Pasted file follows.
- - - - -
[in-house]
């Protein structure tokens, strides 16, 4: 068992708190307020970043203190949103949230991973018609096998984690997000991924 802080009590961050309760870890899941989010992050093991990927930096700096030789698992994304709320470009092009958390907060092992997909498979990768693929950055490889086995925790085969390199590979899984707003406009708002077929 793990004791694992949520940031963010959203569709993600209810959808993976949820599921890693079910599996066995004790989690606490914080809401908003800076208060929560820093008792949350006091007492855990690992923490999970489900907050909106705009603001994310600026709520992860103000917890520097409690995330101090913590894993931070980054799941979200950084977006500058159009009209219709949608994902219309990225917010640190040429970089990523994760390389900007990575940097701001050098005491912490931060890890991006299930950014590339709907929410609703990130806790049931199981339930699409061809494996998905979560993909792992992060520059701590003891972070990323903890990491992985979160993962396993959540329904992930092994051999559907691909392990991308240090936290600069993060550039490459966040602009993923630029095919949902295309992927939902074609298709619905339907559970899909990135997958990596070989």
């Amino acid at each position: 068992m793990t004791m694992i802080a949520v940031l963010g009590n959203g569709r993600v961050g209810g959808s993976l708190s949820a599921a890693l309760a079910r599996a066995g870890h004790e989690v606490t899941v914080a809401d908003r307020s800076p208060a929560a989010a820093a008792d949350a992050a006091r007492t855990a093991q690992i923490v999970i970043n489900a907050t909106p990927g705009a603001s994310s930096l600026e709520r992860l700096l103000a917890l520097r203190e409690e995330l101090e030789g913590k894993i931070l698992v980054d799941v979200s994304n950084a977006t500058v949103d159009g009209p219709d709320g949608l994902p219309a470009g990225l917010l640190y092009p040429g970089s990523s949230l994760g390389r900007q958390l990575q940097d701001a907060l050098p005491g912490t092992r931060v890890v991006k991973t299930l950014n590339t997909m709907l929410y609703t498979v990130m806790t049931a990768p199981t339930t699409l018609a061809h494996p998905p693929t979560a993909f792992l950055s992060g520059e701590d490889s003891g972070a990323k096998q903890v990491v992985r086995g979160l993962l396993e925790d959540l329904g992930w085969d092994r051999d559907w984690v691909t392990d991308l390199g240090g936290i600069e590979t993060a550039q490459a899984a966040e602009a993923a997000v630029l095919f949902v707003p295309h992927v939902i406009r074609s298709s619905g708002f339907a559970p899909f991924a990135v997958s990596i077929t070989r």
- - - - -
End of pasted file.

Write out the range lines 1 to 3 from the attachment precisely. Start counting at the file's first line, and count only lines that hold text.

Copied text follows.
[in-house]
């Protein structure tokens, strides 16, 4: 068992708190307020970043203190949103949230991973018609096998984690997000991924 802080009590961050309760870890899941989010992050093991990927930096700096030789698992994304709320470009092009958390907060092992997909498979990768693929950055490889086995925790085969390199590979899984707003406009708002077929 793990004791694992949520940031963010959203569709993600209810959808993976949820599921890693079910599996066995004790989690606490914080809401908003800076208060929560820093008792949350006091007492855990690992923490999970489900907050909106705009603001994310600026709520992860103000917890520097409690995330101090913590894993931070980054799941979200950084977006500058159009009209219709949608994902219309990225917010640190040429970089990523994760390389900007990575940097701001050098005491912490931060890890991006299930950014590339709907929410609703990130806790049931199981339930699409061809494996998905979560993909792992992060520059701590003891972070990323903890990491992985979160993962396993959540329904992930092994051999559907691909392990991308240090936290600069993060550039490459966040602009993923630029095919949902295309992927939902074609298709619905339907559970899909990135997958990596070989």
């Amino acid at each position: 068992m793990t004791m694992i802080a949520v940031l963010g009590n959203g569709r993600v961050g209810g959808s993976l708190s949820a599921a890693l309760a079910r599996a066995g870890h004790e989690v606490t899941v914080a809401d908003r307020s800076p208060a929560a989010a820093a008792d949350a992050a006091r007492t855990a093991q690992i923490v999970i970043n489900a907050t909106p990927g705009a603001s994310s930096l600026e709520r992860l700096l103000a917890l520097r203190e409690e995330l101090e030789g913590k894993i931070l698992v980054d799941v979200s994304n950084a977006t500058v949103d159009g009209p219709d709320g949608l994902p219309a470009g990225l917010l640190y092009p040429g970089s990523s949230l994760g390389r900007q958390l990575q940097d701001a907060l050098p005491g912490t092992r931060v890890v991006k991973t299930l950014n590339t997909m709907l929410y609703t498979v990130m806790t049931a990768p199981t339930t699409l018609a061809h494996p998905p693929t979560a993909f792992l950055s992060g520059e701590d490889s003891g972070a990323k096998q903890v990491v992985r086995g979160l993962l396993e925790d959540l329904g992930w085969d092994r051999d559907w984690v691909t392990d991308l390199g240090g936290i600069e590979t993060a550039q490459a899984a966040e602009a993923a997000v630029l095919f949902v707003p295309h992927v939902i406009r074609s298709s619905g708002f339907a559970p899909f991924a990135v997958s990596i077929t070989r």